Treasuries Give Back Ground Following Upbeat Economic Data

Treasuries moved to the downside during trading on Thursday, giving back ground after trending higher over the past few sessions.

Bond prices moved steadily lower as the day progressed before closing firmly in negative territory. As a result, the yield on the benchmark ten-year note, which moves opposite of its price, rose by 4.3 basis points to 1.057 percent.

The pullback by treasuries was partly due to a rebound by stocks on Wall Street, which moved sharply higher following the sell-off seen on Wednesday.

A batch of upbeat U.S. economic data also reduced the appeal of safe havens like bonds, with a report from the Labor Department showing a bigger than expected decline in first-time claims for U.S. unemployment benefits in the week ended January 23rd.

The Labor Department said initial jobless claims fell to 847,000, a decrease of 67,000 from the previous week’s revised level of 914,000.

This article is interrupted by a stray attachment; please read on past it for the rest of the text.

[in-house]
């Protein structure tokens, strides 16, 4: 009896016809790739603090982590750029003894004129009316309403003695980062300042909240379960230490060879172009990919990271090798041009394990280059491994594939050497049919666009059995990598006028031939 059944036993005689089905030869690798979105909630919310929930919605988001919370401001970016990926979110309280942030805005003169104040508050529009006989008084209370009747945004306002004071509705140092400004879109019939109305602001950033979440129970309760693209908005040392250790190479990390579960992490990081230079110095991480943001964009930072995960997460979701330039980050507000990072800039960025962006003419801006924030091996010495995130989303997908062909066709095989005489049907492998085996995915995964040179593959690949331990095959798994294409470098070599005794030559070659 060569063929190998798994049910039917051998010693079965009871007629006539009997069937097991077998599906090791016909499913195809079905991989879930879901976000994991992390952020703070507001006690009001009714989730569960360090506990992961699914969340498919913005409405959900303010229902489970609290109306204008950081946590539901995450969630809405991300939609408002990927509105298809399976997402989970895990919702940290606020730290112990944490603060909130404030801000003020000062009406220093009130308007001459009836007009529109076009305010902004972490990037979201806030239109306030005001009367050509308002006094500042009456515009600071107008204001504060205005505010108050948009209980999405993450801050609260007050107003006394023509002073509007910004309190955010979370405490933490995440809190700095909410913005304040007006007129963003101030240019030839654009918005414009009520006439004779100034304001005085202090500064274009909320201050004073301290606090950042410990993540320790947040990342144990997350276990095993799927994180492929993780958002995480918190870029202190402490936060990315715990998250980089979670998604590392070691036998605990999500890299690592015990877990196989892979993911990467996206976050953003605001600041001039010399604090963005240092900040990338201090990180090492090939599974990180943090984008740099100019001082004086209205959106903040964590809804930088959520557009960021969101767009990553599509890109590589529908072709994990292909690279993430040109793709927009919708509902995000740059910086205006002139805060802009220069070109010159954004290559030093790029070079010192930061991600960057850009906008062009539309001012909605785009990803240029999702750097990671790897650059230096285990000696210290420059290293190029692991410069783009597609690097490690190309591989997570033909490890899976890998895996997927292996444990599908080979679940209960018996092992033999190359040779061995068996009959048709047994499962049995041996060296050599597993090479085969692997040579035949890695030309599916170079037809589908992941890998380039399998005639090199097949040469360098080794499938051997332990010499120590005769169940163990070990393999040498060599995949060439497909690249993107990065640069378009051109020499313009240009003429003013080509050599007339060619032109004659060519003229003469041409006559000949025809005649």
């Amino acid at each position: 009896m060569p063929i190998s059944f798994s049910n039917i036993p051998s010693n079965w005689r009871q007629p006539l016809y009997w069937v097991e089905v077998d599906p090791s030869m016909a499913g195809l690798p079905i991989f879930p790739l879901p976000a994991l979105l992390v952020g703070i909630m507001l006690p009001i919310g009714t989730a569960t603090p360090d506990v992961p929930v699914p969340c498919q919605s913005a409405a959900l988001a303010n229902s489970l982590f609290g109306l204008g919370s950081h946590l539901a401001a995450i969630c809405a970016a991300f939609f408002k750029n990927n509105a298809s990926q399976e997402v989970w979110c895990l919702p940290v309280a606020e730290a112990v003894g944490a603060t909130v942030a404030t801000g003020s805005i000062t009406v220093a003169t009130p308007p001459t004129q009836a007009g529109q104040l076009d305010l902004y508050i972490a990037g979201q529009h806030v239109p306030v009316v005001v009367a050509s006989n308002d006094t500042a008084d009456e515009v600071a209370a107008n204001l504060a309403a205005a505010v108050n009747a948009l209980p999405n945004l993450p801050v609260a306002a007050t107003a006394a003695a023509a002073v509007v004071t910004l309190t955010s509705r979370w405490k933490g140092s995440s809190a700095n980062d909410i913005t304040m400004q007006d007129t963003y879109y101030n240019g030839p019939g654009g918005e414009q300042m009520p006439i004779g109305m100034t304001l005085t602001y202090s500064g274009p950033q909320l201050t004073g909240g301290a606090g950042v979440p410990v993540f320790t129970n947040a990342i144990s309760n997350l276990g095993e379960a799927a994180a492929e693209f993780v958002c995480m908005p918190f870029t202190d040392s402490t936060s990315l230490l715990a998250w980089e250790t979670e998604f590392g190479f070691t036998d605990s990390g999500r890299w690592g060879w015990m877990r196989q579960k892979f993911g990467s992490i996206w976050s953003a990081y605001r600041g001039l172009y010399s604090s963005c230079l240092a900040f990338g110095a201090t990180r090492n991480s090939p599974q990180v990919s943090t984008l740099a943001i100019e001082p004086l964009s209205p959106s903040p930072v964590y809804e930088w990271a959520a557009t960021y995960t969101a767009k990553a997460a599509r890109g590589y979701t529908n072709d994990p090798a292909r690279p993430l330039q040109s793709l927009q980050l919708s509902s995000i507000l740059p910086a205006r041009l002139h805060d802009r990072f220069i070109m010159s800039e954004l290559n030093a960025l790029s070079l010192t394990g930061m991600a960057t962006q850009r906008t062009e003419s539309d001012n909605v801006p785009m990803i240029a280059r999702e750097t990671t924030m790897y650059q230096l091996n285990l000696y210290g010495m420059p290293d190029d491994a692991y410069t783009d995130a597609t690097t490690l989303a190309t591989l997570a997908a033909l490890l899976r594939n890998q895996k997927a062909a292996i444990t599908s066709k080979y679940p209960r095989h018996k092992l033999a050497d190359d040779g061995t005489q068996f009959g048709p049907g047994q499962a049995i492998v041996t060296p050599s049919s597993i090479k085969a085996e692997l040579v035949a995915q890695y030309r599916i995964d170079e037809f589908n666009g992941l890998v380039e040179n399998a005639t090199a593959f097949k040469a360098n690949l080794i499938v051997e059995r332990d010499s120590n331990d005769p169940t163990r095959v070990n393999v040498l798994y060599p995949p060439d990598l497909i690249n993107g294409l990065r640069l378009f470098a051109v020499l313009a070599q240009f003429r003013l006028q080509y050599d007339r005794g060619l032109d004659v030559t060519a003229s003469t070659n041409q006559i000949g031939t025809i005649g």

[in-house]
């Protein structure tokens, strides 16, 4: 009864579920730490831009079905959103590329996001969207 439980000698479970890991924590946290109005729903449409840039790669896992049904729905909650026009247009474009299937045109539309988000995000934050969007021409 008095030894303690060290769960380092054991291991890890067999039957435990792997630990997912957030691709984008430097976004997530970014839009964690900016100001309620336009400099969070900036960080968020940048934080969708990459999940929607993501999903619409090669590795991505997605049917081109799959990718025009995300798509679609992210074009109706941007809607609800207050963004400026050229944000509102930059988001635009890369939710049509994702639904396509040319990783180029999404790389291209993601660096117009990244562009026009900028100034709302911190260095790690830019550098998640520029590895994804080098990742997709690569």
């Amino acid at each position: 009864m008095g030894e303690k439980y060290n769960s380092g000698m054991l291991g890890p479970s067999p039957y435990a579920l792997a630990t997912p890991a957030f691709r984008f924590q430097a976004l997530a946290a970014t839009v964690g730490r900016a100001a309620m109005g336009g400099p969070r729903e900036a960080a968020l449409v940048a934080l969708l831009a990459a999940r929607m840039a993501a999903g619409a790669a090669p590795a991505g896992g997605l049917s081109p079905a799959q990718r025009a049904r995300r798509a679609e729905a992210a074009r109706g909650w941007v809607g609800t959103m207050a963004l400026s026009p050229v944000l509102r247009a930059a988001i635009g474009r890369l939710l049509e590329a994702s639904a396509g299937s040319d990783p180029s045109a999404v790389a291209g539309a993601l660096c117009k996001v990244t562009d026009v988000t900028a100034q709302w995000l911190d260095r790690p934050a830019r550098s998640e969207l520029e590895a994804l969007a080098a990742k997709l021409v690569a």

Economists had expected jobless claims to drop to 875,000 from the 900,000 originally reported for the previous week.

Jobless claims declined for the second consecutive week after reaching a more than four-month high of 927,000 in the week ended January 9th.

The Commerce Department also released a report showing economic growth matched economist estimates in the fourth quarter of 2020.

The report said real gross domestic product jumped by 4.0 percent in the fourth quarter after skyrocketing by 33.4 percent in the third quarter.

Despite the rebound in the second half of the year, GDP for 2020 contracted by 3.5 percent following the 2.2 percent growth seen in 2019.

A separate report from the Commerce Department showed new home sales in the U.S. rebounded in the month of December after falling for four consecutive months.

Bond prices hit their lows of the session after the Treasury Department revealed this month’s auction of $62 billion worth of seven-year notes attracted below average demand.

The seven-year note auction drew a high yield of 0.754 percent and a bid-to-cover ratio of 2.30, while the ten previous seven-year note auctions had an average bid-to-cover ratio of 2.46.

The bid-to-cover ratio is a measure of demand that indicates the amount of bids for each dollar worth of securities being sold.

Trading on Friday may be impacted by reaction to another batch of U.S. economic data, including reports on personal income and spending, consumer sentiment and pending home sales.

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